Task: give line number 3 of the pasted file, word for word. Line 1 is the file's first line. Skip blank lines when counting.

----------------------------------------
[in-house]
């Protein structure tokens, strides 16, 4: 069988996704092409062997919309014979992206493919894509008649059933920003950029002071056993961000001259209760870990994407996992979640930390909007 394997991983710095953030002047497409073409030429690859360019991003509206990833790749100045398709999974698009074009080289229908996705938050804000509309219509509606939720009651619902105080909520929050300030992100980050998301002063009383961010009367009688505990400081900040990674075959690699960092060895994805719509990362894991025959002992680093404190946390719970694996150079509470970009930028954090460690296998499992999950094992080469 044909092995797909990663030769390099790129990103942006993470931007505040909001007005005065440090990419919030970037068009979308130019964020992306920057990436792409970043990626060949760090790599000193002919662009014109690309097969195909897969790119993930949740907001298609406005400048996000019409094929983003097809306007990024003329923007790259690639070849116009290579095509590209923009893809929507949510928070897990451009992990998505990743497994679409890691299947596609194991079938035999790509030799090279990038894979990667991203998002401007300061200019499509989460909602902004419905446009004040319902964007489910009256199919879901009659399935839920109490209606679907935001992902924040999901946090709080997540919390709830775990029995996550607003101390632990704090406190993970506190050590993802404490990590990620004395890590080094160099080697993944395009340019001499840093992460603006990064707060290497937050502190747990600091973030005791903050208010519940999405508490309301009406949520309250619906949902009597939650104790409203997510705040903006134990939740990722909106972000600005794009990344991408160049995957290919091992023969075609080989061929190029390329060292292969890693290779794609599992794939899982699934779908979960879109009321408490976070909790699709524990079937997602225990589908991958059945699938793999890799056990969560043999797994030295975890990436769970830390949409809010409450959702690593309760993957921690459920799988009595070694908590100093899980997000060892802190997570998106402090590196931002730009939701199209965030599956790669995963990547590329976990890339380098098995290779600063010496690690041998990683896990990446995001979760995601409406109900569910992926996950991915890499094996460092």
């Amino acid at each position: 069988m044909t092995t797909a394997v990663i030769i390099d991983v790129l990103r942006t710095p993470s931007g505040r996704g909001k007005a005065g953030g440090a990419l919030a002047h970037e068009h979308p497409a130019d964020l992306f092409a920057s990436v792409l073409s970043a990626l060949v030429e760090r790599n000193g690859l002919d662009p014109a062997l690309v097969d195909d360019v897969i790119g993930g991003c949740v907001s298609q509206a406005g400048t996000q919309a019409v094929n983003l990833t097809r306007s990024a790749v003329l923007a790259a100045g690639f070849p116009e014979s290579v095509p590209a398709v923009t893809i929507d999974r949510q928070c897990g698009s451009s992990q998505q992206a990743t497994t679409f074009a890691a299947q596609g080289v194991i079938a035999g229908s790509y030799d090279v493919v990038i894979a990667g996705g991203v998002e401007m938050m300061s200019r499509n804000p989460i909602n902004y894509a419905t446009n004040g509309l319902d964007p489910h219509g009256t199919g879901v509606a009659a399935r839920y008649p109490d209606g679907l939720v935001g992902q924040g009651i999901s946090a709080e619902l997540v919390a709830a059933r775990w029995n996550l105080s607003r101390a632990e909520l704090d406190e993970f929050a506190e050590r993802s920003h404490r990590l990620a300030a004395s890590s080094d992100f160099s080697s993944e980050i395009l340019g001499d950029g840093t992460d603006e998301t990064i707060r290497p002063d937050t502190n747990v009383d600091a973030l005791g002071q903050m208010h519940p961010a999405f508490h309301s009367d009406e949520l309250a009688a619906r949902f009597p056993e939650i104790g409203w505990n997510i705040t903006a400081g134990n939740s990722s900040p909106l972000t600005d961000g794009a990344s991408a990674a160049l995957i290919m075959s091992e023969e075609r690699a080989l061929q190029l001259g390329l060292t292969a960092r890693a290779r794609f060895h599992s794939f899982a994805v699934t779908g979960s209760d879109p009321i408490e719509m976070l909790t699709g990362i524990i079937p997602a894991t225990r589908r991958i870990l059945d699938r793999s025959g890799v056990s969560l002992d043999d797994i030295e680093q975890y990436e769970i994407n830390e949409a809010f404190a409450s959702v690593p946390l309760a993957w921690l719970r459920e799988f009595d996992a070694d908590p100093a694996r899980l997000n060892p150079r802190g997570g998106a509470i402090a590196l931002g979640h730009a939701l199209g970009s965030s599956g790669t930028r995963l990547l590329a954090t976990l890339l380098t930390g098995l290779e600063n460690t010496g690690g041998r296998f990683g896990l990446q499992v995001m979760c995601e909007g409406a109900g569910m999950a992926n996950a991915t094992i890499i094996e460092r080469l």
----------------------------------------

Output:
């Amino acid at each position: 069988m044909t092995t797909a394997v990663i030769i390099d991983v790129l990103r942006t710095p993470s931007g505040r996704g909001k007005a005065g953030g440090a990419l919030a002047h970037e068009h979308p497409a130019d964020l992306f092409a920057s990436v792409l073409s970043a990626l060949v030429e760090r790599n000193g690859l002919d662009p014109a062997l690309v097969d195909d360019v897969i790119g993930g991003c949740v907001s298609q509206a406005g400048t996000q919309a019409v094929n983003l990833t097809r306007s990024a790749v003329l923007a790259a100045g690639f070849p116009e014979s290579v095509p590209a398709v923009t893809i929507d999974r949510q928070c897990g698009s451009s992990q998505q992206a990743t497994t679409f074009a890691a299947q596609g080289v194991i079938a035999g229908s790509y030799d090279v493919v990038i894979a990667g996705g991203v998002e401007m938050m300061s200019r499509n804000p989460i909602n902004y894509a419905t446009n004040g509309l319902d964007p489910h219509g009256t199919g879901v509606a009659a399935r839920y008649p109490d209606g679907l939720v935001g992902q924040g009651i999901s946090a709080e619902l997540v919390a709830a059933r775990w029995n996550l105080s607003r101390a632990e909520l704090d406190e993970f929050a506190e050590r993802s920003h404490r990590l990620a300030a004395s890590s080094d992100f160099s080697s993944e980050i395009l340019g001499d950029g840093t992460d603006e998301t990064i707060r290497p002063d937050t502190n747990v009383d600091a973030l005791g002071q903050m208010h519940p961010a999405f508490h309301s009367d009406e949520l309250a009688a619906r949902f009597p056993e939650i104790g409203w505990n997510i705040t903006a400081g134990n939740s990722s900040p909106l972000t600005d961000g794009a990344s991408a990674a160049l995957i290919m075959s091992e023969e075609r690699a080989l061929q190029l001259g390329l060292t292969a960092r890693a290779r794609f060895h599992s794939f899982a994805v699934t779908g979960s209760d879109p009321i408490e719509m976070l909790t699709g990362i524990i079937p997602a894991t225990r589908r991958i870990l059945d699938r793999s025959g890799v056990s969560l002992d043999d797994i030295e680093q975890y990436e769970i994407n830390e949409a809010f404190a409450s959702v690593p946390l309760a993957w921690l719970r459920e799988f009595d996992a070694d908590p100093a694996r899980l997000n060892p150079r802190g997570g998106a509470i402090a590196l931002g979640h730009a939701l199209g970009s965030s599956g790669t930028r995963l990547l590329a954090t976990l890339l380098t930390g098995l290779e600063n460690t010496g690690g041998r296998f990683g896990l990446q499992v995001m979760c995601e909007g409406a109900g569910m999950a992926n996950a991915t094992i890499i094996e460092r080469l």